Readers Advance Study of The Trump Attack Haiku

Republican presidential candidate Donald Trump smiles as he greets voters at a caucus site Tuesday, Feb. 23, 2016, in Las Vegas. (AP Photo/Jae C. Hong)
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After TPM’s pioneering work identifying the new metrical form of the Trump attack haiku, readers came through with a more extensive examination of Trump’s work …

TPM Reader RM

I am a prime subscriber (userid: xxxxxxx). Another way to look at Trump’s twitter approach is that it’s more like a mini-debate in which he wins all the time.

1. Statement which acknowledges an opponent or an opponent’s statement, and implicitly takes the risk of giving that opponent added publicity.
2. Statement deriding or ridiculing the opponent with reliance on some factual event.
3. Add final declaratory opinion or demand.

Sometimes #1/#2 are in the same sentence, but that is a function of Twitter’s character limitations. #3 is almost always a separate statement. Take the Romney tweet on taxes as an example:

– Acknowledge Mitt Romney said something about Trump (many might not have known and might be curious about what he said and the validity of it).
– Statement that Mitt Romney was a terrible candidate and is therefore compromised in discussing all matters Trump.
– Declaratory statement: Dope!

Imagine if John Kerry had used this same method (had Twitter been around) in 2004 against the Swift Boat Attacks:

1. Bush and his cronies are attacking my war record through swift boat lies.
2. Bush was a draft dodger who hid behind his momma’s skirt to get out of serving.
3. “Liar!” or “Hypocrite!”

Something like that might’ve gone viral, and liberal minded voters might’ve rallied to him and more effectively neutralized the impact of those ads.

I would say this is possible. But I also think the attack haiku is more natural to the right and its instinctive attraction to ‘dominance politics‘. One might even say that the attack haiku is dominance politics’ native literary form. So I’m not sure this would have worked for Kerry.

Next TPM Reader NH

Sadly (or happily) I am not an English professor, but I did major in English, with a personal focus on formal poetry and prosody, through high school and college. I certainly considered myself my professors’ equal at the time, and so see no reason why I shouldn’t offer my analysis in this case.

Technically speaking, you’ve not identified a metre in Trump’s tweets, merely a poetic form. Metre is the pattern of stressed and unstressed syllables constituting the musical quality of formal poetry. So your observation stands, but does not go far enough.

Yet the question of Trumpic metre is fascinating, so I’ve been doing basic two-level scansion of the tweets you identified for the last half-hour. (Obviously, being an English major, I’m currently underemployed.)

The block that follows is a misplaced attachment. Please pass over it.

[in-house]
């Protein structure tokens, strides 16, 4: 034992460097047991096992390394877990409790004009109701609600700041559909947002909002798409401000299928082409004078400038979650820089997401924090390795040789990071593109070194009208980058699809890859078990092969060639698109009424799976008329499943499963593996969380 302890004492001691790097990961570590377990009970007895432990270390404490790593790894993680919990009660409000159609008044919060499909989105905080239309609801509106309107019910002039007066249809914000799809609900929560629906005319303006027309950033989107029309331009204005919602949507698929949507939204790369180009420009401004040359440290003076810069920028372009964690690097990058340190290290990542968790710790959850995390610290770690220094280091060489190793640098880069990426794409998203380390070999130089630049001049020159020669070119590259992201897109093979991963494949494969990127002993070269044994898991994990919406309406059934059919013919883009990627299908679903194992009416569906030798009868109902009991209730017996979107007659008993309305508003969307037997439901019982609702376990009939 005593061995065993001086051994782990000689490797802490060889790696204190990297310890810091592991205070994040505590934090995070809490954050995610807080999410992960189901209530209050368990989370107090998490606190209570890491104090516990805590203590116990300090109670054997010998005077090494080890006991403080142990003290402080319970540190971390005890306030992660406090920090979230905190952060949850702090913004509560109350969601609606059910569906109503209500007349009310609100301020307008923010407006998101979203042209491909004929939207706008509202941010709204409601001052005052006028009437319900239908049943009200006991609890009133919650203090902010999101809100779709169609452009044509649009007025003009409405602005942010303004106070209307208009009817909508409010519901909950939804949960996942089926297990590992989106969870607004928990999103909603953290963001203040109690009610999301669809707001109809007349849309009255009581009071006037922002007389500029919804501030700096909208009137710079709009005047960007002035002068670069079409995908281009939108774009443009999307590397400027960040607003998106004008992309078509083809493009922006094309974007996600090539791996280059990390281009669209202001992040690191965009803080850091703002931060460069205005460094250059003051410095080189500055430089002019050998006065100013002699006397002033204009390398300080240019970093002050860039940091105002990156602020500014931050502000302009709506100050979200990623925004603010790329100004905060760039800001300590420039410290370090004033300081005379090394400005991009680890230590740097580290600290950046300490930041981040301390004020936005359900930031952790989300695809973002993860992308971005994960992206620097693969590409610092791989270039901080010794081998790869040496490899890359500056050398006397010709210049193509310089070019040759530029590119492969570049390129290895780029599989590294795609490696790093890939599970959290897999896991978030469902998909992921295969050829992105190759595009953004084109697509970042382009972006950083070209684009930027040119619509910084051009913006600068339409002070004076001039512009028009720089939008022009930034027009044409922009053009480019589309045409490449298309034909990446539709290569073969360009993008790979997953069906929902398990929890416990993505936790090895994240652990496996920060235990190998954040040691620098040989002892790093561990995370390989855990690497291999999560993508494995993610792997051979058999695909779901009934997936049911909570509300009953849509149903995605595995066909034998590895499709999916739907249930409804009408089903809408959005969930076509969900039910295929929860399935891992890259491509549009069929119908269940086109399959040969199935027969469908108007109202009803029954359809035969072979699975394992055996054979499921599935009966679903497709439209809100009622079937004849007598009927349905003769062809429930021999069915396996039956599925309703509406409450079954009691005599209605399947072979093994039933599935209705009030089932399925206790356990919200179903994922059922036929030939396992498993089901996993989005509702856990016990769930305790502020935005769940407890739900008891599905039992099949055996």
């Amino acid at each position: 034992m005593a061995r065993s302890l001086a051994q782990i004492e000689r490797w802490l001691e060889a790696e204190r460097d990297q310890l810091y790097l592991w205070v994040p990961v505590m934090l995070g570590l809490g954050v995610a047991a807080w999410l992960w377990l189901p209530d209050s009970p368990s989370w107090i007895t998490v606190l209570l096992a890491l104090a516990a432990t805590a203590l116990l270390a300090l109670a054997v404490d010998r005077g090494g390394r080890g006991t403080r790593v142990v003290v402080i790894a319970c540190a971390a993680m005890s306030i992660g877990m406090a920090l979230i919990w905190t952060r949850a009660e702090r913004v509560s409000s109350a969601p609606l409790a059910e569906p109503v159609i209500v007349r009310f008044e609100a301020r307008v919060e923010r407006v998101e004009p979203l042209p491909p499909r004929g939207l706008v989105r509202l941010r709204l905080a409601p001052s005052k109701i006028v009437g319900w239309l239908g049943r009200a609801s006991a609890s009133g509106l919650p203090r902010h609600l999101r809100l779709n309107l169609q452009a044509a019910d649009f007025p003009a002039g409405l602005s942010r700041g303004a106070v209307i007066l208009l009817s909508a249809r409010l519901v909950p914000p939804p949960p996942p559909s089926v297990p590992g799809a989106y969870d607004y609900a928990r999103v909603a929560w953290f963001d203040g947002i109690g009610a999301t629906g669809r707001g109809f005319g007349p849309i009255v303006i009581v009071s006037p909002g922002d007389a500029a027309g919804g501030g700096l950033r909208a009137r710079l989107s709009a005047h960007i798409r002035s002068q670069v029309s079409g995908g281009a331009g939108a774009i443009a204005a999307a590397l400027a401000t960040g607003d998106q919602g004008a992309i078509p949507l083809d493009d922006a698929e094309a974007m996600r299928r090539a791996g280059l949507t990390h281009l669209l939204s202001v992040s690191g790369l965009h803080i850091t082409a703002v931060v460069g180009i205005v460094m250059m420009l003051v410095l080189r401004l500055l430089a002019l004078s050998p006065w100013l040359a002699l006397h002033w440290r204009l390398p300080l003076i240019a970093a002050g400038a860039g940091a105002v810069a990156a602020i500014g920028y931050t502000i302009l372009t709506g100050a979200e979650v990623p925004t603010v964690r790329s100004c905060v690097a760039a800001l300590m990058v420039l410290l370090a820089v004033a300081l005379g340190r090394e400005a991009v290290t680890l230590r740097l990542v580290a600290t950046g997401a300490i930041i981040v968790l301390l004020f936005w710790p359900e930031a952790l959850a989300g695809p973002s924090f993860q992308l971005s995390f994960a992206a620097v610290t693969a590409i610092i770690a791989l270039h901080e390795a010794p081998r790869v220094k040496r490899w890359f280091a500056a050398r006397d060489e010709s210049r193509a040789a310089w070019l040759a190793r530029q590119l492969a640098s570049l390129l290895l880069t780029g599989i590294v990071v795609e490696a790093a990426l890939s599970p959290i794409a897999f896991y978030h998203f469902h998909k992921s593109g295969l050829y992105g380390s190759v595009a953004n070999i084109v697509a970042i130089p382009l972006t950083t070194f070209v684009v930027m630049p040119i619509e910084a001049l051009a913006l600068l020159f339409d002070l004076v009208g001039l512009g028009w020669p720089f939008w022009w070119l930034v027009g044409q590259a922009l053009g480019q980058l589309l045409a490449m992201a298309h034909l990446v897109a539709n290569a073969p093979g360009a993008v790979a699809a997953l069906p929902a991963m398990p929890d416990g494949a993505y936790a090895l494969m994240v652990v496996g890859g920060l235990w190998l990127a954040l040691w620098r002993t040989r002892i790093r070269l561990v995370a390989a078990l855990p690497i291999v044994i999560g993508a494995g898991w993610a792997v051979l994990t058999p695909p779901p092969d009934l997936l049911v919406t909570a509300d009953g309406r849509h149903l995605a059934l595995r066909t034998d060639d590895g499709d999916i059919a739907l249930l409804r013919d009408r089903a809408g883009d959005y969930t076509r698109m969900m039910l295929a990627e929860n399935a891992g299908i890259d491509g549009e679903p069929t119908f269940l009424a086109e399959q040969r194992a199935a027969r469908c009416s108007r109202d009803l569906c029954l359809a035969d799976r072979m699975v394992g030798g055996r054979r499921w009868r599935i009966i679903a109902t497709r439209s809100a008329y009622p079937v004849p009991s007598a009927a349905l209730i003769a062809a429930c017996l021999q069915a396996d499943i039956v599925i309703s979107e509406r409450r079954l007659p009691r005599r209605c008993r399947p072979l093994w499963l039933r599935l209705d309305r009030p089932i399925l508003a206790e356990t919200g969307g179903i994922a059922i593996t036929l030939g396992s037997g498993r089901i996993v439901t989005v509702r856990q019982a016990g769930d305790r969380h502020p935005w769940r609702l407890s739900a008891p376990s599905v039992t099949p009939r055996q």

I’ve identified inconsistent but undeniable metrical work by Trump across these formal tweets. (I propose to call this poetic form the Trumpett, a name after the Sonnett, but appropriately drawing on simplistic pun and base visual humor.) The first Tweet you identified is a wonderful example:

(Be sure to view this scansion in fixed-width font, without the lines wrapping.) Here we see a three-line poem consisting of one line of antibacchiuc pentameter, which is very unusual, one line of dactylic heptameter, and a final line of a single stressed syllable, which is not even metrical.

I would argue this final line is definitional to the form, communicating the shattering of formal expression, sociopolitical convention, and basic reason, which destruction identifies for us the Trumpic poetics. In other instances the final line is two or even three syllables, but never enough to provide us with a metrical pattern.

And yet patterns exist clearly in the prior lines. A detailed analysis of them is both beyond the scope of this email and likely not fruitful, since the Trumpett form does not appear to define a specific meter required in its initial lines.

Rather, its mechanism is to gesture towards formality in the initial couplet, and then use the abrupt ametricality of the final line to overwhelm the readers’ anticipation of rhythm, implying the force of the sheer authority of Trump’s judgement.

Finally, TPM Reader LP, with what is definitely my favorite …

English professor here. I would give you an A for both close reading and literary analysis. What I notice is that the first 2 sentences present information that works like Oppo research, presenting a negative of the tweet’s target. Then the closing stanza (if you will) presents his judgment or interpretation. He goes from some specific in the first 2 statements to a general point. “Loser!” “Bad!” That’s the way arguments end in bars late at night and in school yards.

Twitter is perfect for this sort of haiku-like political discourse; he creates a mini-argument with no room for rebuttal. Who can argue these statements, as they conclude with his opinion on the matter? I think this is one source of his appeal—what makes him look like he speaks his mind and refuses to be politically incorrect.

I think you nailed it, with no help from anyone else.

I do not feel we have gotten to the bottom of this. So I’m still interested to hear from experts on rhetoric, poetics and other literary stuff on this question.

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